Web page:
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Pandemic-inspired practices that might be worth keeping

The rollout of COVID- 19 vaccines that began in late 2020 has allowed many areas of the world to gradually emerge from the pandemic. That's good news for business owners, many of whom were forced to make changes they never could have imagined making as recently as February 2020.

The relationship between businesses and their customers requires careful consideration on the part of business owners. Business owners want to provide the best possible experience for their customers, and that's worth noting as the world emerges from the pandemic. Though billions of people across the globe would love to simply return to how things were in late 2019, the United States Chamber of Commerce notes that things in the business world likely won't go back to exactly how they were pre-COVID. That likelihood means it could benefit business owners to recognize practices instituted during the pandemic that could have staying power in the years ahead.

• Sanitation practices: e U.S. COC notes

that strict sanitation protocols put in place during the pandemic could be something consumers demand in the future. The COVID-19 virus opened many consumers' eyes to how quickly potentially dangerous viruses and germs can spread, so business owners should expect to keep protocols designed to prevent the spread of illness in place even after the pandemic has ended.

Measures that might be part of the new normal include making hand sanitizer readily available to customers and staff and keeping customers informed about daily sanitation practices.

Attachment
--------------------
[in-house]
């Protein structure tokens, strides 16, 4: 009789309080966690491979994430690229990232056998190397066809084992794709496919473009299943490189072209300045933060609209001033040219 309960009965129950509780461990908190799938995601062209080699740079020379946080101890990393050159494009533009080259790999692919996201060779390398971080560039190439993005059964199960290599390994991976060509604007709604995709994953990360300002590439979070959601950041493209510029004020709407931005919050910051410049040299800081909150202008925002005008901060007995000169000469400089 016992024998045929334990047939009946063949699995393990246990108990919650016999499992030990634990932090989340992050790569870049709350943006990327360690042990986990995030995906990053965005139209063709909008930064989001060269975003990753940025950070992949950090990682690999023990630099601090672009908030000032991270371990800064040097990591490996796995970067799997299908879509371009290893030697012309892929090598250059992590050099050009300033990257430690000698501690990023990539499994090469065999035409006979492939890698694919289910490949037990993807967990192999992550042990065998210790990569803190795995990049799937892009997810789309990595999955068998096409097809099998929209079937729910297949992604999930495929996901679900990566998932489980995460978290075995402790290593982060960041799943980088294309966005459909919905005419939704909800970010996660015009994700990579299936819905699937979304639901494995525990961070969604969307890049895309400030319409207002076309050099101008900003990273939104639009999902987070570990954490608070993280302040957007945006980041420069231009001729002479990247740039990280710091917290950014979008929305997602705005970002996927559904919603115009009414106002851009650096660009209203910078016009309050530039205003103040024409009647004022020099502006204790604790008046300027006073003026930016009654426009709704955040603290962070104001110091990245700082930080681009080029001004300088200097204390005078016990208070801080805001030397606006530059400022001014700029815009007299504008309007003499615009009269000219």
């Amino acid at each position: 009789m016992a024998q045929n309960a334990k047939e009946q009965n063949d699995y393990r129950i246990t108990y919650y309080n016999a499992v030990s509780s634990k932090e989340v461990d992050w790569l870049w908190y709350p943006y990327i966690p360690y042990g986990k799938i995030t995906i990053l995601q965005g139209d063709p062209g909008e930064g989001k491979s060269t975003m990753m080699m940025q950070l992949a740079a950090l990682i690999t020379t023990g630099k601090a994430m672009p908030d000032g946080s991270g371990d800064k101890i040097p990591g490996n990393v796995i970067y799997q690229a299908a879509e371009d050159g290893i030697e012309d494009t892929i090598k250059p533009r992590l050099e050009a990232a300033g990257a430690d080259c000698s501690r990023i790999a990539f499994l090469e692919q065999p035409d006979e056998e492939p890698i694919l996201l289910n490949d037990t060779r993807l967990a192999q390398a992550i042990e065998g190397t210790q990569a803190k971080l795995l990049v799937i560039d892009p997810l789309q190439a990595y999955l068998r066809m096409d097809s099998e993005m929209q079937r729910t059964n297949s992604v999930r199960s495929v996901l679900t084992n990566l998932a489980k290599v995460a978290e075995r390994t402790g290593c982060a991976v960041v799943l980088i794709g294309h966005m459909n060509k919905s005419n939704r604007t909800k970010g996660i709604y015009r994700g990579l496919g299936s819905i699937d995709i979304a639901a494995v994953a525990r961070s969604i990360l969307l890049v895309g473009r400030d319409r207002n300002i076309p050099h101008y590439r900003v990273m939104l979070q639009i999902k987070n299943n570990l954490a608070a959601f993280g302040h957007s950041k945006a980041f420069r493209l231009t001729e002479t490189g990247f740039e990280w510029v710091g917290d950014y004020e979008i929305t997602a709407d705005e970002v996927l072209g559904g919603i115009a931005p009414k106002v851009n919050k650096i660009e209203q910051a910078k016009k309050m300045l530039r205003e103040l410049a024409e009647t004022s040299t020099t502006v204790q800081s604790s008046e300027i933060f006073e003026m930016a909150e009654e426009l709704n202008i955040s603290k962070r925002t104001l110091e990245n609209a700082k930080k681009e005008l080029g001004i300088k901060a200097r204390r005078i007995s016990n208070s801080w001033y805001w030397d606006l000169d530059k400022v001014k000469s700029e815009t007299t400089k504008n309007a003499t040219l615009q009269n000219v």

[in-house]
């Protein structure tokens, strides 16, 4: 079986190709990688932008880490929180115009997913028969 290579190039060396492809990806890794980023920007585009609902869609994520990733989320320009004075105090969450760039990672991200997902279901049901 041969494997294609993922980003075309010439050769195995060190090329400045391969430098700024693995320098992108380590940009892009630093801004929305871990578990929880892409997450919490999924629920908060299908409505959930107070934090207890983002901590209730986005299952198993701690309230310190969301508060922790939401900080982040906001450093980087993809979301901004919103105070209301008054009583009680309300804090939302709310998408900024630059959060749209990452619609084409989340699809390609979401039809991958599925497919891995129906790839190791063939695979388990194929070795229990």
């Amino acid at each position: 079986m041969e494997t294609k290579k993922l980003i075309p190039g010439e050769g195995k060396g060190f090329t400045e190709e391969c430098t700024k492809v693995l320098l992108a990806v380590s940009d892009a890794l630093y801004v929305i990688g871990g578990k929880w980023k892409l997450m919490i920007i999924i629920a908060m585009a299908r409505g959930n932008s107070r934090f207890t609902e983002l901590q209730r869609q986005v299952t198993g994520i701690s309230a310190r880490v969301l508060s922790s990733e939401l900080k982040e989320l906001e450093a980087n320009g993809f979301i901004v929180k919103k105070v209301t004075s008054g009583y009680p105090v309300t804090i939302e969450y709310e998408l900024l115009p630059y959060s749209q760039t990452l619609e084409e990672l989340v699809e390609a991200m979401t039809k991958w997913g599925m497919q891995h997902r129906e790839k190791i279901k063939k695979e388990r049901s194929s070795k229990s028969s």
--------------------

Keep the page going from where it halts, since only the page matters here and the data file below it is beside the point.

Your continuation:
• Curbside pickup: e

convenience of curbside pickup is something consumers likely won't want to sacrifice even after the pandemic has ended. Businesses might not need to offer the same rapid turnaround for their curbside pickup services once in-store shopping picks up. But offering curbside pickup may attract customers who like it for its convenience as well is its safety.

• Takeout: e restaurant business was hit

especially hard during the pandemic. A report

from the National Restaurant Association esti mated that, in 2020, restaurant and food-service sales were $240 billion below pre-pandemic forecasts. The group also noted that more than 110,000 eating and drinking establishments closed, either temporarily or permanently, in 2020. Those that were able to remain open relied heavily on takeout orders in order to do so. Consumers who grew accustomed to getting takeout from their favorite restaurants may want to continue doing so well into the future. Continuing to offer that option, even after capacity restrictions are lifted, is a good way to reward customers who prefer takeout, and it's also a great way to generate extra revenue.

The world is slowly emerging from the COVID- 19 pandemic. Businesses that adjusted their offerings during the last year-plus may benefit by continuing to offer a more versatile array of services even after the pandemic has ended.

It could benefit business owners to recognize prac tices instituted during the pandemic that could have staying power in the years ahead.

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